BY B.G. GREGG
The Cincinnati Enquirer
The icy water of Ohio Brush Creek was rising when John Edward Hetterick pulled his 1996 Oldsmobile Cutlass Ciera out of his friend's driveway on to Lawshe Road in Adams County late Saturday night.
Less than a mile down the road, he and his wife, Debra, reached a dip where the creek had spilled from its banks, covering the road. The Felicity couple decided to turn around and spend the night at their friend's rather than fight their way home to Felicity and their two children, Zachary, 16, and Ashley, 11.
''By the time we turned around to go back, and we're only talking a difference of a half-mile here, the water had already crossed the road we had just traveled,'' said Mr. Hetterick, known as Ed to his family and friends.
They tried to cross the water, but the car stalled. Mr. Hetterick, 39, flashed his headlights at cars traveling on Ohio 32. Someone noticed, and a rescue crew arrived shortly.
By that time, the cold water was halfway up the doors of the car. A crew tried to get a rescue line to the couple, but the currents were too strong.
''One guy with a cable got to maybe 150 feet from us, but then he turned and went back,'' said Mr. Hetterick, a Cincinnati Gas & Electric employee. ''That's when I said we better get in the tree.''
She held the nearby tree, and he encircled her with his arms, hugging the tree and his wife of 19 years.
''The water was so cold, she was complaining about cramps in her legs,'' he said. ''I know she had them, because I did, too.''
More than an hour into their ordeal, the rising water was reaching above their shoulders. Mr. Hetterick decided he would push his wife higher into the tree in the hope it would buy them more time.
''She slipped and I just couldn't grab her,'' he said, his voice breaking. ''She slipped and she was gone.''
More than an hour later, the rescue workers finally reached Mr. Hetterick. His wife's body was found a short time later, in a tree line about 500 feet away.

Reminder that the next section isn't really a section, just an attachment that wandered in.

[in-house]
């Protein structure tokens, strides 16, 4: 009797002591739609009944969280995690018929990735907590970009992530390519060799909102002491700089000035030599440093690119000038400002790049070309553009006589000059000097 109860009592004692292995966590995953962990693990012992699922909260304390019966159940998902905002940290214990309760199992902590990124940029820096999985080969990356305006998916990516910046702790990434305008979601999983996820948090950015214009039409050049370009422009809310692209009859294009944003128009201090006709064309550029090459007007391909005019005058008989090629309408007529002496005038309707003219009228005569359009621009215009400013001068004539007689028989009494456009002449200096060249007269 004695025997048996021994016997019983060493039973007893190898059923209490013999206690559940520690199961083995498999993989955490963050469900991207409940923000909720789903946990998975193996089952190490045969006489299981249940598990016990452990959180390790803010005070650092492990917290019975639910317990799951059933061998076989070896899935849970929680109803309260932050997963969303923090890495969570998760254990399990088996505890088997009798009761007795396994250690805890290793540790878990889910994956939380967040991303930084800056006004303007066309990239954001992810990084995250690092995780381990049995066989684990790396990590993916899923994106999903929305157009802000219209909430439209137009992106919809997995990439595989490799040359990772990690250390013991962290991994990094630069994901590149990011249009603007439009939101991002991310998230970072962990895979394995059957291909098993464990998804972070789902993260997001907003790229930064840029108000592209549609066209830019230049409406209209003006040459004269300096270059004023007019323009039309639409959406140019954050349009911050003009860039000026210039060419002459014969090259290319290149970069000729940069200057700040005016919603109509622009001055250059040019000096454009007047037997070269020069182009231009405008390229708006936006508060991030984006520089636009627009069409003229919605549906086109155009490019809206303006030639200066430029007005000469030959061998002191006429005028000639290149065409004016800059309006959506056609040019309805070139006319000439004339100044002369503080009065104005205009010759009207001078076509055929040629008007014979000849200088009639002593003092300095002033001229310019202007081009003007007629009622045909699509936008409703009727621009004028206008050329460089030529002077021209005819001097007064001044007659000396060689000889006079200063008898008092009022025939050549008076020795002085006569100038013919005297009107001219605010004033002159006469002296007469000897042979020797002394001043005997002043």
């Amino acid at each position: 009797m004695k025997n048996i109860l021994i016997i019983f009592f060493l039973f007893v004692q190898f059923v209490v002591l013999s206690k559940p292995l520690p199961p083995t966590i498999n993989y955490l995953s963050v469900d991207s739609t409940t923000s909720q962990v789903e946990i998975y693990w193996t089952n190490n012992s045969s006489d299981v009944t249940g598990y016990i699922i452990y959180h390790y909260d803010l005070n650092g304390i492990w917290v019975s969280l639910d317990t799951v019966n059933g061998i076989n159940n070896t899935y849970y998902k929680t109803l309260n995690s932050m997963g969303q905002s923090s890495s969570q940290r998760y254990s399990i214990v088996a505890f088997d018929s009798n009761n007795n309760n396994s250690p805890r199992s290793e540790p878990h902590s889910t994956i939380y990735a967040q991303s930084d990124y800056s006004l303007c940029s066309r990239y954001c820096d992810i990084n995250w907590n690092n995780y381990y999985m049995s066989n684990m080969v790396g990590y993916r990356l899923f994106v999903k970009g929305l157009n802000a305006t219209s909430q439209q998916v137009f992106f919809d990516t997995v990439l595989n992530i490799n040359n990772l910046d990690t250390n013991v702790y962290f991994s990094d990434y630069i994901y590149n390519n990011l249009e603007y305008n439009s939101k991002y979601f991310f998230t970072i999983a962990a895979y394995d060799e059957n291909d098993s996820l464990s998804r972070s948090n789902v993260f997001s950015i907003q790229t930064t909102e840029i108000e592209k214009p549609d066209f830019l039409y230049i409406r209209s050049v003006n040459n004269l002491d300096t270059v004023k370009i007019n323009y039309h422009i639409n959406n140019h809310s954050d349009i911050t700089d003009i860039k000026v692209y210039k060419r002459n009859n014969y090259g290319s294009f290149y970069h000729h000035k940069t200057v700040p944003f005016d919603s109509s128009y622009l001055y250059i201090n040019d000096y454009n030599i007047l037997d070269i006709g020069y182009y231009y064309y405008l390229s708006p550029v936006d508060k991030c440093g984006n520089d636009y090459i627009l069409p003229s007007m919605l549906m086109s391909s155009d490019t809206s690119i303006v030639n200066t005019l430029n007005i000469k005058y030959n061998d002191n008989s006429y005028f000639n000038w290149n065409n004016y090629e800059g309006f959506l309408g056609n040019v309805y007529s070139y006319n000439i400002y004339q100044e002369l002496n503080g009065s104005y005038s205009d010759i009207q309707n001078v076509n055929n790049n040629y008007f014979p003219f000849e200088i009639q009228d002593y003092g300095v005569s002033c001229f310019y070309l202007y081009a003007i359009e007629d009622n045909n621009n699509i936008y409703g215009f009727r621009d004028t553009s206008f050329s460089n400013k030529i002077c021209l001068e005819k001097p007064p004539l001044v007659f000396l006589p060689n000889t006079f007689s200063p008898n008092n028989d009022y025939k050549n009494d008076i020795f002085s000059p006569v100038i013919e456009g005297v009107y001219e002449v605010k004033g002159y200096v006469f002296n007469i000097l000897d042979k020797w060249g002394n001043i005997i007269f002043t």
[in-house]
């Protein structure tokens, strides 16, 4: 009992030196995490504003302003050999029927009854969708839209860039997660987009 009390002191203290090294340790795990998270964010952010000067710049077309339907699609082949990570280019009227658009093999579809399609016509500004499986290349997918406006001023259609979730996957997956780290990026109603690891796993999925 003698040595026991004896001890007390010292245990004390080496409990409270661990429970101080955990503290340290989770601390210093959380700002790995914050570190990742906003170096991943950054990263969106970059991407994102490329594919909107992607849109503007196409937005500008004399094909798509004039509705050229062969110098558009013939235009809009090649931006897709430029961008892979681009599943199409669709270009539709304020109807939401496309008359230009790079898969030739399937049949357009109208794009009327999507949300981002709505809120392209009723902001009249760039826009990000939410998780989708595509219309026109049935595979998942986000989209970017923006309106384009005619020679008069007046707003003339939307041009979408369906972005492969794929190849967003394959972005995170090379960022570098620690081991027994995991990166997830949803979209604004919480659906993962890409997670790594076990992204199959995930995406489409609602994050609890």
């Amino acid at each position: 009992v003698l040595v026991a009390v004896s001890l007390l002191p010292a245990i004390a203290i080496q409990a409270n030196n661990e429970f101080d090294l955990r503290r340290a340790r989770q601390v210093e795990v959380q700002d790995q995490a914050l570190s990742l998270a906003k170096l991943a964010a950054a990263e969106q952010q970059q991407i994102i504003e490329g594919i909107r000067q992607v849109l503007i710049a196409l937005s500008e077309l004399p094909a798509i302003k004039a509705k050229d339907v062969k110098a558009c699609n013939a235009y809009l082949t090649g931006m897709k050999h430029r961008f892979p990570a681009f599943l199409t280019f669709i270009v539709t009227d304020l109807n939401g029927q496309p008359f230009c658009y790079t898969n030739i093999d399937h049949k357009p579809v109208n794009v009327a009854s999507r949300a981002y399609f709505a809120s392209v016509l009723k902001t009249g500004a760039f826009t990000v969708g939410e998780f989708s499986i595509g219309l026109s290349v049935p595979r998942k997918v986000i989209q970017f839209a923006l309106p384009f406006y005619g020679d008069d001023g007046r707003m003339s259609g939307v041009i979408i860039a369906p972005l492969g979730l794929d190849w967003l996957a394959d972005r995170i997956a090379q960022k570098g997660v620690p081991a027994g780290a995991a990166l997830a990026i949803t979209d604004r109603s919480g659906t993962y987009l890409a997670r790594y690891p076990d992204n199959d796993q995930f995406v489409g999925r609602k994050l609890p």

Just last week, Mrs. Hetterick had resigned from her part-time job as a teller at the New Richmond National Bank.
She planned to spend more time volunteering at Felicity's Church of Christ and Felicity's elementary and high school, as well as on her hobby: collecting Norman Rockwell memorabilia, baskets and knickknacks.
''She was going to stay at home for a while and then start something different,'' her husband said. ''But it didn't work out that way.''
The couple had planned their first cruise later this year.
''She loved the ocean,'' Mr. Hetterick said. ''We had waited because we were going to take the kids with us so we could all enjoy it.''
Besides her husband and children, Mrs. Hetterick is survived by her parents, Art and Betty Tudor of Felicity, and two brothers and two sisters. Her funeral is 11 a.m. Wednesday in Felicity's Church of Christ.
A few hours after Mrs. Hetterick was swept away, Jason Copple and two friends were driving on Ohio 763 near Eagle Creek in Brown County.
High water quickly surrounded the car, stalling it and stranding the friends. Mr. Copple, 25, of Decatur, decided to walk for help.
As he climbed from the car, the strong current swept him under. Rescue workers found his body several hours later.
The Brown County Sheriff's Office is releasing few details of the drowning, including the name of Mr. Copple's friends. Mr. Copple's mother, Joyce Copple, said Monday afternoon that she had not been filled in on the details surrounding her son's death.
She said her son worked odd construction jobs and liked to play basketball. He graduated from Eastern Brown High School.
''He was a good person,'' she said. ''He'd help anybody who needed help.''
Mr. Copple is also survived by his father, Jerry, and brother, Michael. His funeral is 2 p.m. Wednesday in Knechtly-Potts Funeral Home in Russellville.
Saturday morning's rain and rising Shawnee Creek looked like an opportunity for fun to 16-year-old Jason Hall.
The Blue Creek teen hopped on his four-wheel, all-terrain vehicle and headed outside to splash through the mud and water.
According to a neighbor, he stopped on top of a culvert, where water rushed around him. Suddenly, the current strengthened, pulling him toward the creek.
''The neighbor said he caught on to a bush and grabbed a limb, but the limb broke and he was swept into the water,'' said Jason's grandfather, Leslie Hall of Blue Creek.
Because of the high water, rescue workers were unable to find the boy until late Saturday. Jason's parents have been unable to get to the funeral home to make arrangements.
Jason was a member of the Future Farmers of America at West Union High School.
His grandmother, JoAnn Hall, said Jason never missed a Sunday service or Wednesday night prayer service at Shawnee Community Church.
He also is survived by his father and mother, Billy Wayne and Diane Hall, and two sisters, Joanie, 19, and Amanda, 17.